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Old February 9th, 2018, 01:31 PM   #7
jstolaruk
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Quote:
Originally Posted by Timeismoney08 View Post
Would the PLC need to be safety rated at that point to monitor for a stuck contactor? and would that make it control reliable as long as there is no one point of failure that could trick the system into always running?


Thanks!
No the safety relay should have those monitoring inputs.
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Old February 9th, 2018, 02:02 PM   #8
g.mccormick
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The reset for the estop relay would go through the two NC contacts on the contactors in series. So that both of the contactors have to be off before the estop can be reset.
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Old February 9th, 2018, 06:29 PM   #9
Timeismoney08
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Originally Posted by g.mccormick View Post
The reset for the estop relay would go through the two NC contacts on the contactors in series. So that both of the contactors have to be off before the estop can be reset.
Genius! Thank you everyone for the help! I was sure there was an easy solution.

What if the motor being controlled didn't cause a danger? Would I still need that high level of guarding?

Thanks!
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Old February 9th, 2018, 07:47 PM   #10
PLCnovice61
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Its unlikely that the motor parse would cause a danger, it is the machinery that the motor is driving that would be the possible danger. The best/correct method is to have done a risk assessment and then do the circuitry to the level require to meet assessed danger level.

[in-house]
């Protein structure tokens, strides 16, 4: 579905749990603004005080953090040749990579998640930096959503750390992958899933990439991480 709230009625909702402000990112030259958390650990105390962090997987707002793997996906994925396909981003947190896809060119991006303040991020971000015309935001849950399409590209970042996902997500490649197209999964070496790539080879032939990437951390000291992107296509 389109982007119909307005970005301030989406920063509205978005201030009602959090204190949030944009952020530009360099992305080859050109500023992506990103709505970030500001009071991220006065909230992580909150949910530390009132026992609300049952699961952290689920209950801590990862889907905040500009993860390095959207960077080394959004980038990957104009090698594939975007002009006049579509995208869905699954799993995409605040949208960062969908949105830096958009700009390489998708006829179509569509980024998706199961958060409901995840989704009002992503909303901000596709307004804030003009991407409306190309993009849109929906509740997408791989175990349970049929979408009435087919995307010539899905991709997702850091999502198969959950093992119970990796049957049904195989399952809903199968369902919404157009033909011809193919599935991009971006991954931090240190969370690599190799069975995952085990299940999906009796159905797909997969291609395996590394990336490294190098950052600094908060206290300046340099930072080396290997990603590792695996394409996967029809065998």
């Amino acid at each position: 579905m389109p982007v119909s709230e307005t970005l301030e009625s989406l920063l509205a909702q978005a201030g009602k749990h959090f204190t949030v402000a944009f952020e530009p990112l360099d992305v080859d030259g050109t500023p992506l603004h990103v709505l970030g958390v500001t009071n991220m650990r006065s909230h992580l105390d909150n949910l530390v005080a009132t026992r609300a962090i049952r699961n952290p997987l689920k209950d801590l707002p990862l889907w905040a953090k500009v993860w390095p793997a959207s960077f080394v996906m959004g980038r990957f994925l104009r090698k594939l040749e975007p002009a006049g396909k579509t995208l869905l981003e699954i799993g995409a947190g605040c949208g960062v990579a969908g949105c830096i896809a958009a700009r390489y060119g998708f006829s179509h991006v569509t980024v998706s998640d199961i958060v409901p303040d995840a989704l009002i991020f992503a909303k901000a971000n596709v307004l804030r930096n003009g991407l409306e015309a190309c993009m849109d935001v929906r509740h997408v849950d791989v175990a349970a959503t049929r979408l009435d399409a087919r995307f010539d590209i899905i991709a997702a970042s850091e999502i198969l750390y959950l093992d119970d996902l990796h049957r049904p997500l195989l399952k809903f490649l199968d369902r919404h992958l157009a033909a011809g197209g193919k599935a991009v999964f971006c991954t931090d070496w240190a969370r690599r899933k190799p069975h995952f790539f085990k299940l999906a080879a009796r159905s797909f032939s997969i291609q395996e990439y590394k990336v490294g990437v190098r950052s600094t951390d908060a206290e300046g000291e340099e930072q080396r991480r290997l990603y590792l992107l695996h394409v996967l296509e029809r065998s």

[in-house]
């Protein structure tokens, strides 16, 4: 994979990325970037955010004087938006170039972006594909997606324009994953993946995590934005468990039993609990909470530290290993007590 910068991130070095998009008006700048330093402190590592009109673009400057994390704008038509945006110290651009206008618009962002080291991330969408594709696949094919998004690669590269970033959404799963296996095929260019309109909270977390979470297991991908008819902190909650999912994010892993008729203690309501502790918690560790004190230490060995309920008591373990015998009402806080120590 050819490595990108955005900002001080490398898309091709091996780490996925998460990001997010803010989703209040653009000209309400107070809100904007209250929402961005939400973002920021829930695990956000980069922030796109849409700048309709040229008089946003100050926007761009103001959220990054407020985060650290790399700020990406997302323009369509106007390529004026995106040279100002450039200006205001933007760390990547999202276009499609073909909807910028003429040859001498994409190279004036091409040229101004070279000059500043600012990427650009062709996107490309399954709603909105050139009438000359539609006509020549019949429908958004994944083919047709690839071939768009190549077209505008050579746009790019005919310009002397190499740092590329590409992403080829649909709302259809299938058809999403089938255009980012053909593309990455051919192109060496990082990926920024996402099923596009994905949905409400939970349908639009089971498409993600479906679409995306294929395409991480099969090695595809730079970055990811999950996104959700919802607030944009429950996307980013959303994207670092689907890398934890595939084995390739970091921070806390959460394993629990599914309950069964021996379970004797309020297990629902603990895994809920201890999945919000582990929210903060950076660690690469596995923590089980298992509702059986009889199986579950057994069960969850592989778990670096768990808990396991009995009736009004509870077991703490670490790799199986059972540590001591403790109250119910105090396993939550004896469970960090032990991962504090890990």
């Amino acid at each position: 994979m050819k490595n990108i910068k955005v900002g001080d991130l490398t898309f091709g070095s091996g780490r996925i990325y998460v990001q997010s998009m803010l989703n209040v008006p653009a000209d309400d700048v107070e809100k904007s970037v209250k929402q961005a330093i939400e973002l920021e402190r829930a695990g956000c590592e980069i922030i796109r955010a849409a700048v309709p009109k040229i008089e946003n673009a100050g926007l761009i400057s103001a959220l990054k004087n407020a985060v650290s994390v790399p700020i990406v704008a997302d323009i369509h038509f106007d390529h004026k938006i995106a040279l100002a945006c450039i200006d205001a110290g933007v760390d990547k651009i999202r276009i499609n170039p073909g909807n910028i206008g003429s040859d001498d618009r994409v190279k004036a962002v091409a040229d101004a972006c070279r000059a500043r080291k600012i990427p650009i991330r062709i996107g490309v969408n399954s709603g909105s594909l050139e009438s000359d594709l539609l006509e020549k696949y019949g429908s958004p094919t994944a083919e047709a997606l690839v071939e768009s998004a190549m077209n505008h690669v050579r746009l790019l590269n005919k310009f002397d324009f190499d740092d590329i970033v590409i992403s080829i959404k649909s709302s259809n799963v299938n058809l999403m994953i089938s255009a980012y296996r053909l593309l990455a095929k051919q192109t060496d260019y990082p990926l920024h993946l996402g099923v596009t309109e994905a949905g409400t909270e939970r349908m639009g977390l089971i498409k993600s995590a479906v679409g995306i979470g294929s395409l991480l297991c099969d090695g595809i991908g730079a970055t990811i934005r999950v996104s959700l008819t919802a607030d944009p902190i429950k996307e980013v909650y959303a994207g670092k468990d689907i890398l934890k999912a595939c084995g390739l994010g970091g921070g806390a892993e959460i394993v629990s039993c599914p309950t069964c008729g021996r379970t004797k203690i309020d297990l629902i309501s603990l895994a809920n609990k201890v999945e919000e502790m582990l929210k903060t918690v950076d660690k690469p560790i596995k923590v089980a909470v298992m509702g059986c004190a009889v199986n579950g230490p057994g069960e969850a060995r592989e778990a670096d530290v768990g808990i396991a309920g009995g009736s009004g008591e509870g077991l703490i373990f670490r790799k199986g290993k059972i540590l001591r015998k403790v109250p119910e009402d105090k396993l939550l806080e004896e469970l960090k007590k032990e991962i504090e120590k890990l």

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Old February 10th, 2018, 05:51 AM   #11
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Originally Posted by Timeismoney08 View Post
Genius! Thank you everyone for the help! I was sure there was an easy solution.

What if the motor being controlled didn't cause a danger? Would I still need that high level of guarding?

Thanks!
You are on the right track by by analyzing the system for potential safety concerns. I think about safety before I ever start, and then again, afterwards.

You can't always design to the maximum level of safety, there is always a trade-off, and as the designer of the system, it is up to you to to determine where they meet. You want to build a solid-reliable system that is easy to troubleshoot, will not hurt anyone, and is as safe as it needs to be to protect people. A wise man once told me:

1. Operator safety
2. Product quality
3. Production Efficiency
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Old February 14th, 2018, 10:17 AM   #12
mk42
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Quote:
Originally Posted by Timeismoney08 View Post
Would the PLC need to be safety rated at that point to monitor for a stuck contactor?
The feedback should go to whatever device is controlling the contactors. That COULD be a safety rated PLC, but could also be a safety relay, or something else like a safety drive.
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Old February 14th, 2018, 10:35 AM   #13
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Read ISO 13849 for how to do risk assessments and implement appropriate safety circuits to mitigate the risks identified.
A single contactor can be ok for a hazard requiring PLc mitigation.